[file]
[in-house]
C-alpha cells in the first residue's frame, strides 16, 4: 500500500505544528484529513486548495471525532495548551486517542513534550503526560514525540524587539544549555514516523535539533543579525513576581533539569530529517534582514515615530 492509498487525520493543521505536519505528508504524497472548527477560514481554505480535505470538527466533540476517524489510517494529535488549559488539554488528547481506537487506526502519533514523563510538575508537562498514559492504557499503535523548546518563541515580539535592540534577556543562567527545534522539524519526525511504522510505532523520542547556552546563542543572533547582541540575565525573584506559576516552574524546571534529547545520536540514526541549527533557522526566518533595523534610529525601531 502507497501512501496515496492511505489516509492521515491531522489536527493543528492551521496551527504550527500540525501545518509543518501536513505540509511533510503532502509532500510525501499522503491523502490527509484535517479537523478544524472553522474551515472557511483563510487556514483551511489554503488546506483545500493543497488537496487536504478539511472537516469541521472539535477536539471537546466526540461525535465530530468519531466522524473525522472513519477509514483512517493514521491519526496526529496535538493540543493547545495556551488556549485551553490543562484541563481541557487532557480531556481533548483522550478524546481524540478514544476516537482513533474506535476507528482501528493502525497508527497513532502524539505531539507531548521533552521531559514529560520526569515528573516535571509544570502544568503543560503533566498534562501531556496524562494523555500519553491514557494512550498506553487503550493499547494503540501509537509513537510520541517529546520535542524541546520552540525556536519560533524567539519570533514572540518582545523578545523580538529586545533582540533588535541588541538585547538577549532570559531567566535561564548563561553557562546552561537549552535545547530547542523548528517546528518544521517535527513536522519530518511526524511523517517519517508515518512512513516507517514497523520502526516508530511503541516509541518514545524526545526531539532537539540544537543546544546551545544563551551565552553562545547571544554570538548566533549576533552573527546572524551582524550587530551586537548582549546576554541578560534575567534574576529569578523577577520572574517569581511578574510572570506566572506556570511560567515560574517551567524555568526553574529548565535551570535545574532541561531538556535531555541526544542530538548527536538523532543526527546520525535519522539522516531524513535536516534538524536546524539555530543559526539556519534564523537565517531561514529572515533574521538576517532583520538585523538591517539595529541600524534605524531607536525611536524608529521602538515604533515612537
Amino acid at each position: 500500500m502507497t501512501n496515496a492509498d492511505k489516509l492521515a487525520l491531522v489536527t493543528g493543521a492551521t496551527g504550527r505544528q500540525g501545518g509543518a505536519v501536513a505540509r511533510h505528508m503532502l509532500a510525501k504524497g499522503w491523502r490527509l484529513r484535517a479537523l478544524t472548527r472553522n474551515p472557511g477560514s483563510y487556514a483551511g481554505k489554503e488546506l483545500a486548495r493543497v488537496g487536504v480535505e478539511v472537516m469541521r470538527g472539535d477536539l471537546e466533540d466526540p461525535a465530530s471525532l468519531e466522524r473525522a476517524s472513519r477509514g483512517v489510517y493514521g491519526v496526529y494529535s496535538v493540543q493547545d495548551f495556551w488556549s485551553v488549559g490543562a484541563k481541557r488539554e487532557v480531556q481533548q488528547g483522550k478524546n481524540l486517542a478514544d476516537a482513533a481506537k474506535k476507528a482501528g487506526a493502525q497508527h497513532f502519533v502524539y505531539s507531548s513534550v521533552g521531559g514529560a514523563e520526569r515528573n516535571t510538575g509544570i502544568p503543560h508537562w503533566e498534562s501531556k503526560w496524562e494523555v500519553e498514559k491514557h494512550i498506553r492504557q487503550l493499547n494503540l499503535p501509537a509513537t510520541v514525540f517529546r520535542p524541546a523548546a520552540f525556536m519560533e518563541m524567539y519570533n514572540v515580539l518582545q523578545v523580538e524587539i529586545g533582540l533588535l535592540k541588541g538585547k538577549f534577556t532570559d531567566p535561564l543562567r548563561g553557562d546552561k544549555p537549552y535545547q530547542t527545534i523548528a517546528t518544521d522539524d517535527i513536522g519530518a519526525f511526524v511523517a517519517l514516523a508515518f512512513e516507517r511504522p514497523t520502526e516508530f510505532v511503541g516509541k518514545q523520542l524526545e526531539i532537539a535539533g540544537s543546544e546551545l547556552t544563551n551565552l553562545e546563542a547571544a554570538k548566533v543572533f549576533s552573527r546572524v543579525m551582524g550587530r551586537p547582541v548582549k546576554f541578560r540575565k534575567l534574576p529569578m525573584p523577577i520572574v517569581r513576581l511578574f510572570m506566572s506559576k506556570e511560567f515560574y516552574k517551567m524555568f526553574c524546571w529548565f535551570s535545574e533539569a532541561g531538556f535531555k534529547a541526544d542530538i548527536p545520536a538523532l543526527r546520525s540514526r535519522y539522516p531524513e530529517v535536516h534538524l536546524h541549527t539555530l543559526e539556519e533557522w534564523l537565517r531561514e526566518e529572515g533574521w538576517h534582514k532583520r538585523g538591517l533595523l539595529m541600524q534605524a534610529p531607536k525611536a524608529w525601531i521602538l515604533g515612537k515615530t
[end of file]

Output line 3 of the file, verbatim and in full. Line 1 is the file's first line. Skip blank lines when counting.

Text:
Amino acid at each position: 500500500m502507497t501512501n496515496a492509498d492511505k489516509l492521515a487525520l491531522v489536527t493543528g493543521a492551521t496551527g504550527r505544528q500540525g501545518g509543518a505536519v501536513a505540509r511533510h505528508m503532502l509532500a510525501k504524497g499522503w491523502r490527509l484529513r484535517a479537523l478544524t472548527r472553522n474551515p472557511g477560514s483563510y487556514a483551511g481554505k489554503e488546506l483545500a486548495r493543497v488537496g487536504v480535505e478539511v472537516m469541521r470538527g472539535d477536539l471537546e466533540d466526540p461525535a465530530s471525532l468519531e466522524r473525522a476517524s472513519r477509514g483512517v489510517y493514521g491519526v496526529y494529535s496535538v493540543q493547545d495548551f495556551w488556549s485551553v488549559g490543562a484541563k481541557r488539554e487532557v480531556q481533548q488528547g483522550k478524546n481524540l486517542a478514544d476516537a482513533a481506537k474506535k476507528a482501528g487506526a493502525q497508527h497513532f502519533v502524539y505531539s507531548s513534550v521533552g521531559g514529560a514523563e520526569r515528573n516535571t510538575g509544570i502544568p503543560h508537562w503533566e498534562s501531556k503526560w496524562e494523555v500519553e498514559k491514557h494512550i498506553r492504557q487503550l493499547n494503540l499503535p501509537a509513537t510520541v514525540f517529546r520535542p524541546a523548546a520552540f525556536m519560533e518563541m524567539y519570533n514572540v515580539l518582545q523578545v523580538e524587539i529586545g533582540l533588535l535592540k541588541g538585547k538577549f534577556t532570559d531567566p535561564l543562567r548563561g553557562d546552561k544549555p537549552y535545547q530547542t527545534i523548528a517546528t518544521d522539524d517535527i513536522g519530518a519526525f511526524v511523517a517519517l514516523a508515518f512512513e516507517r511504522p514497523t520502526e516508530f510505532v511503541g516509541k518514545q523520542l524526545e526531539i532537539a535539533g540544537s543546544e546551545l547556552t544563551n551565552l553562545e546563542a547571544a554570538k548566533v543572533f549576533s552573527r546572524v543579525m551582524g550587530r551586537p547582541v548582549k546576554f541578560r540575565k534575567l534574576p529569578m525573584p523577577i520572574v517569581r513576581l511578574f510572570m506566572s506559576k506556570e511560567f515560574y516552574k517551567m524555568f526553574c524546571w529548565f535551570s535545574e533539569a532541561g531538556f535531555k534529547a541526544d542530538i548527536p545520536a538523532l543526527r546520525s540514526r535519522y539522516p531524513e530529517v535536516h534538524l536546524h541549527t539555530l543559526e539556519e533557522w534564523l537565517r531561514e526566518e529572515g533574521w538576517h534582514k532583520r538585523g538591517l533595523l539595529m541600524q534605524a534610529p531607536k525611536a524608529w525601531i521602538l515604533g515612537k515615530t